Receipt: June 30, 2022
Acceptance: August 24, 2022
Neogótico en Jalisco. Guía básica para la apreciación del entorno cultural edificado
Martín Checa-Artasu2021 ESARQ/Arquitónica, col. Corrientes Arquitectónicas, Guadalajara, 207 pp.
The book Neogótico en Jalisco. Guía básica para la apreciación del entorno cultural edificado by Martín Checa-Artasu, presents an interesting investigation of the historical development, typologies and geographic distribution of neo-Gothic architecture in the Mexican state of Jalisco, as a cultural phenomenon of adaptation and reinterpretation on a regional scale of a global architectural trend. To address the subject, the author adopts an interdisciplinary perspective in which time and the territorial diffusion of ideas about the design and symbolism of the neo-Gothic architecture in the state of Jalisco are considered as a cultural phenomenon of adaptation and reinterpretation of a global architectural trend. gothic revival are central when interpreting the current panorama of Jalisco's neo-Gothic architecture built between the end of the 19th century and the beginning of the 20th century.
Like few other works on this topic, Martín Checa-Artasu's1 is anchored in a rigorous investigation of historical, documentary, oral and bibliographic sources that are complemented by an exhaustive photographic record of the examples presented in the different chapters of the book. In this sense, it is a pioneering publication that contributes to the study of a type of cultural heritage scarcely analyzed from the point of view of academic research, not only in this region of western Mexico, but in the country in general.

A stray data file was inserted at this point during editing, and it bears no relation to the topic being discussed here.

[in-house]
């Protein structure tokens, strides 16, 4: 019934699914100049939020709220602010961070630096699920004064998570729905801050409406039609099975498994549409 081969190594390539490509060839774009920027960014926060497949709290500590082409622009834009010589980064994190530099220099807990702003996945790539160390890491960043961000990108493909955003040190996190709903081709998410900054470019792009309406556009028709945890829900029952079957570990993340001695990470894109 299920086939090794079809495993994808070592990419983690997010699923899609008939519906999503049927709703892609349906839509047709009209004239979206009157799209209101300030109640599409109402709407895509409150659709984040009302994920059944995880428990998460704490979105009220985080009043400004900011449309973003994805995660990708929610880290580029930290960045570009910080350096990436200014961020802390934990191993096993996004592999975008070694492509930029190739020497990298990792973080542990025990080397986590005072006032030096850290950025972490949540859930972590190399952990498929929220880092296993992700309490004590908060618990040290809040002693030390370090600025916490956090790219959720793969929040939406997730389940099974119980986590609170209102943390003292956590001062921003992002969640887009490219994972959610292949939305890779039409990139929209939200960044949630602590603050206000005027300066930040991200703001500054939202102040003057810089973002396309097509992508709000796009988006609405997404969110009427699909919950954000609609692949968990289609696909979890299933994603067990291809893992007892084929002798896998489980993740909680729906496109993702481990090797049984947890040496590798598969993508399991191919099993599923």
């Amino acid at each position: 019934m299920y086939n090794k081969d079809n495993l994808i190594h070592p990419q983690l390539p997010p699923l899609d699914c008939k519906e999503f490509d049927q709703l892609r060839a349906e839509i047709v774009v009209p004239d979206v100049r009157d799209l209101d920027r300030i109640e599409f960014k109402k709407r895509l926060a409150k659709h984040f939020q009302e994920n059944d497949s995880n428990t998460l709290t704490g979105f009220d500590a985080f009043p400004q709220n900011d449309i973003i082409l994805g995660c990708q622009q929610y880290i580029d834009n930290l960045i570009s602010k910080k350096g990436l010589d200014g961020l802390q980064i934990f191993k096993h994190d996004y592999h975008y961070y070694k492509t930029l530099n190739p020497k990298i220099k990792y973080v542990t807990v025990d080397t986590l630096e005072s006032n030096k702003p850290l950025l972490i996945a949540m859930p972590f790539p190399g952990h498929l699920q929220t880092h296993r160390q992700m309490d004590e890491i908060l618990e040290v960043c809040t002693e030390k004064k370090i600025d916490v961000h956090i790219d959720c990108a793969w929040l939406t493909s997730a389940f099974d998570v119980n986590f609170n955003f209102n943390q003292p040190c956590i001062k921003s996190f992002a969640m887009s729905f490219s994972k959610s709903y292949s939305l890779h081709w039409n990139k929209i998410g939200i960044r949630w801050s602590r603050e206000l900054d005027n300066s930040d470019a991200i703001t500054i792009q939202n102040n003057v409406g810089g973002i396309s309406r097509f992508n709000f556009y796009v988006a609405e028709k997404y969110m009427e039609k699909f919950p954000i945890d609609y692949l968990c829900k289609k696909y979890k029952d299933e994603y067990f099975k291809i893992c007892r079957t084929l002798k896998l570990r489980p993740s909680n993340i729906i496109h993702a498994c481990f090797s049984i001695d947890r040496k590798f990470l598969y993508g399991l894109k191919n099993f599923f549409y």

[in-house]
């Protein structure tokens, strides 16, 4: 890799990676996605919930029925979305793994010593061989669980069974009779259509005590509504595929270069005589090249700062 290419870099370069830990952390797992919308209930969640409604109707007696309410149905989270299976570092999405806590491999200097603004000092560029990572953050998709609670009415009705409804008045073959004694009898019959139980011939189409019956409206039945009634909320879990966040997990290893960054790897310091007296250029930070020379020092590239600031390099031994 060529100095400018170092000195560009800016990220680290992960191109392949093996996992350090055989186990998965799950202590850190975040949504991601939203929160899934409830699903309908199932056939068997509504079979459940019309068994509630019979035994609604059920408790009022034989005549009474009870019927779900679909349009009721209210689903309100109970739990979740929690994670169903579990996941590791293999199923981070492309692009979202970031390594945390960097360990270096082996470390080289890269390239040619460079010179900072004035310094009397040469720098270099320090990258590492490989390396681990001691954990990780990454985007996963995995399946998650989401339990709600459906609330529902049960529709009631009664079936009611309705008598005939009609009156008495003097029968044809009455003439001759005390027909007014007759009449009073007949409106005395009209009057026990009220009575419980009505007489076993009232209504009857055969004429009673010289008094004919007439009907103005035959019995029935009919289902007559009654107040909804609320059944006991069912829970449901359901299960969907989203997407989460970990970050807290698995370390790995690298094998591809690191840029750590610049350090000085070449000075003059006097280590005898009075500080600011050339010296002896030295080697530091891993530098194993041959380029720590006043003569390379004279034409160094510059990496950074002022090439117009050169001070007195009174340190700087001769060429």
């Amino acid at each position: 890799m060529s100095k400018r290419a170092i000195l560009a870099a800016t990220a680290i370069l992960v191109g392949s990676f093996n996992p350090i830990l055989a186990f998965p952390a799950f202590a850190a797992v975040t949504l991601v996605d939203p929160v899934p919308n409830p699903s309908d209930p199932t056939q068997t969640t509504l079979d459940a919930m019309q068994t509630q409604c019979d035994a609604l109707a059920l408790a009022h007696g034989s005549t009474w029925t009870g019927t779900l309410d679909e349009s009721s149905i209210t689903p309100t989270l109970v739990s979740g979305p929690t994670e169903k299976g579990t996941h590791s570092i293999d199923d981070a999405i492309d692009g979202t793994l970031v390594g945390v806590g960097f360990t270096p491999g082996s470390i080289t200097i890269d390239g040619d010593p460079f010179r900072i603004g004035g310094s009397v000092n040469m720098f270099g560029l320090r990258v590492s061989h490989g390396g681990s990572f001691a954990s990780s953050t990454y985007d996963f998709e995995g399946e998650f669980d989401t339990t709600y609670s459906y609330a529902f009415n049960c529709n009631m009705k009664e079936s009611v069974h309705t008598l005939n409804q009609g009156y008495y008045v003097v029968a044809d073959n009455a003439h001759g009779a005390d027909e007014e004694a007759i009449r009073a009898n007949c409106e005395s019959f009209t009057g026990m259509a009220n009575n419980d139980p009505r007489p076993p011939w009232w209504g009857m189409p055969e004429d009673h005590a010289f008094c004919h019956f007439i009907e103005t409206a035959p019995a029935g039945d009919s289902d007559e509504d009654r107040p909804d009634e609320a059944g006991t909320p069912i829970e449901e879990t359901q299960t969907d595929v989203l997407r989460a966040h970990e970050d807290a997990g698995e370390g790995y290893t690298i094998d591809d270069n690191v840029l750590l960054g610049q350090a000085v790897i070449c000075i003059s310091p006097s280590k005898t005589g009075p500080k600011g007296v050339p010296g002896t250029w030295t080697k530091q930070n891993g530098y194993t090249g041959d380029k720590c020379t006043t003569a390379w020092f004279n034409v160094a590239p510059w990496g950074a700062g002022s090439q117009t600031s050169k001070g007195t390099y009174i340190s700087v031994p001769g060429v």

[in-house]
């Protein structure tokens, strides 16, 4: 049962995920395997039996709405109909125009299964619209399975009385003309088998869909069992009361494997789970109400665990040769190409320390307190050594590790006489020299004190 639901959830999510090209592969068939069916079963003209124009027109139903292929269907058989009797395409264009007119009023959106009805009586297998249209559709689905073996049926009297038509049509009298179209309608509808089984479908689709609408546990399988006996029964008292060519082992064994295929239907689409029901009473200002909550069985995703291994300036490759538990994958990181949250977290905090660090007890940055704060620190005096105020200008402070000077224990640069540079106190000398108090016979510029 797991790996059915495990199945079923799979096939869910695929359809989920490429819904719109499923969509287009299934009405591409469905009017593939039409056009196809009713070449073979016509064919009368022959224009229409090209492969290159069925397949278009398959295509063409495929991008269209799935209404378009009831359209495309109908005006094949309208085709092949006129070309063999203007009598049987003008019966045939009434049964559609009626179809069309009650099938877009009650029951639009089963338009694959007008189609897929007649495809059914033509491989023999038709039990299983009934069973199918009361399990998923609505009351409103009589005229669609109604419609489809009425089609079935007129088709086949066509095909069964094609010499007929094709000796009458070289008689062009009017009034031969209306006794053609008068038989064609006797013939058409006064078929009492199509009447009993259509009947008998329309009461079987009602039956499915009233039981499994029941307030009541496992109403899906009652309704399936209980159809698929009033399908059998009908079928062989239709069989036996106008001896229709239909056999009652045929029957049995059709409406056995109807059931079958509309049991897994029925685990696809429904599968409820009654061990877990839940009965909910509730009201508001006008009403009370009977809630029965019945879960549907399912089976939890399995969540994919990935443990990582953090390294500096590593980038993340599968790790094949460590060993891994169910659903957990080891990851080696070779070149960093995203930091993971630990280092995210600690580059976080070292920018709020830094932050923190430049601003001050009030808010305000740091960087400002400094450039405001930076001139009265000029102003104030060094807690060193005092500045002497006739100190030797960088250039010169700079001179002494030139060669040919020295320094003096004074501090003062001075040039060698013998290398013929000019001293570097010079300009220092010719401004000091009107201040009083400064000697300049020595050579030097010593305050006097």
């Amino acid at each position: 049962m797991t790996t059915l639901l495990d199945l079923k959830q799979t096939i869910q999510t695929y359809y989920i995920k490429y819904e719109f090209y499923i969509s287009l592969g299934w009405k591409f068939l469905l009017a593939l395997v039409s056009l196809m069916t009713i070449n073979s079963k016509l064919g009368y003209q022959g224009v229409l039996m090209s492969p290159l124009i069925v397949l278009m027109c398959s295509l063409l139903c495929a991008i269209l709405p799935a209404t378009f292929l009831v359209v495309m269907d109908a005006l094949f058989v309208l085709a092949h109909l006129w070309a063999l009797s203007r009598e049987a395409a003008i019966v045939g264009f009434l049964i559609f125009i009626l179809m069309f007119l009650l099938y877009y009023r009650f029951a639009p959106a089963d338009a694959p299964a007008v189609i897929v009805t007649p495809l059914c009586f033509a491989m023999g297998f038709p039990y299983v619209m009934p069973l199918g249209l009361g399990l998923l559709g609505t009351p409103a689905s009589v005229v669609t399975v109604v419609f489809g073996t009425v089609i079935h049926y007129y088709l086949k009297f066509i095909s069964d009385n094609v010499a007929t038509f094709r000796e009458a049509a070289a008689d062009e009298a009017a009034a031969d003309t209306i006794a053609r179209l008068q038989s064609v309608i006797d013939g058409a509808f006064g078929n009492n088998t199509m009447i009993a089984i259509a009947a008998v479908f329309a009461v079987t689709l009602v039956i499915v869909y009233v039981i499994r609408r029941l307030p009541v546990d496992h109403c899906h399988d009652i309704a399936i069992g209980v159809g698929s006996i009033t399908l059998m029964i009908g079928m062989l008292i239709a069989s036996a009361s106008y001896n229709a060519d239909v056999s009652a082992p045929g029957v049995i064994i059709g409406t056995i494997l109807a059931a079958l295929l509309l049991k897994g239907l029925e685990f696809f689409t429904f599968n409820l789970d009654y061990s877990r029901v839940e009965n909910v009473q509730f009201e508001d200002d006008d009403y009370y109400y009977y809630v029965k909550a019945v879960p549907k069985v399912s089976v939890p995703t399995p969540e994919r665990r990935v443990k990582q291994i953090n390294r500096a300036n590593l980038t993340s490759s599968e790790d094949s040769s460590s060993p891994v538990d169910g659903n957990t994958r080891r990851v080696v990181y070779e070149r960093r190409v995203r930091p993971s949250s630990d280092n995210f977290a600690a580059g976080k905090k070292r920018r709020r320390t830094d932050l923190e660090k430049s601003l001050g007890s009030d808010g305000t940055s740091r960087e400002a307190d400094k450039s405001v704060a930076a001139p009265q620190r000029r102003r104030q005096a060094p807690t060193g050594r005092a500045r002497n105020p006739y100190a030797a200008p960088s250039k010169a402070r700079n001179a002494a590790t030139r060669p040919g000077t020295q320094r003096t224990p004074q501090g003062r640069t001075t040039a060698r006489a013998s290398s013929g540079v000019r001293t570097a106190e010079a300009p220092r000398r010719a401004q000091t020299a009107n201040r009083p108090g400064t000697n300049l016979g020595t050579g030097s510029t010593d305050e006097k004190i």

The first section of the book is entitled "Background and Characteristics". In its first section, devoted to neo-Gothic from a global perspective, the author describes the origins of Gothic historicism and its application in architectural design during the late eighteenth century and the first half of the nineteenth century in northwestern Europe (Clark, 1995). In its early days, neo-Gothic is a romantic reading that exalts the medieval past and the mysticism of Gothic forms in both architectural and ornamental design. It also emerged as a true stylistic alternative to the neoclassicism that had dominated architectural design throughout the second half of the eighteenth century. It is in this context of interpretative twists on history when the main ideologists of the so-called Gothic Revival lay the foundations for the expansion of an architectural culture that would take on global tints during the rest of the nineteenth century (Yorke, 2017). Among these pioneers, the British Thomas Rickman, Augustus Pugin and John Ruskin, as well as the French Eugène Viollet-Le-Duc (Rickman, 1848; Viollet-Le-Duc, 1863; Pugin and Wilson, 1921), stand out for the relevance of their theoretical works, ornamental design and construction projects.
The first section of the book is entitled "Background and Characteristics". In its first section, devoted to neo-Gothic from a worldwide perspective, the author describes the origins of Gothic historicism and its application in architectural design during the late xviii century and the first half of the xixth century in northwestern Europe (Clark, 1995). At its dawn, neo-Gothic is a romantic reading that exalts the medieval past and the mysticism of Gothic forms in both architectural and ornamental design. It also emerged as a true stylistic alternative to the neoclassicism that had dominated architectural design throughout the second half of the eighteenth century. It is in that context of interpretative turns on history when the main ideologists of the so-called gothic revival lay the foundations for the expansion of an architectural culture that would take on global tints during the rest of the xixth century (Yorke, 2017). Among these pioneers, the British Thomas Rickman, Augustus Pugin and John Ruskin, as well as the French Eugène Viollet-Le-Duc (Rickman, 1848; Viollet-Le-Duc, 1863; Pugin and Wilson, 1921), stand out for the relevance of their theoretical works, ornamental design and constructive projects.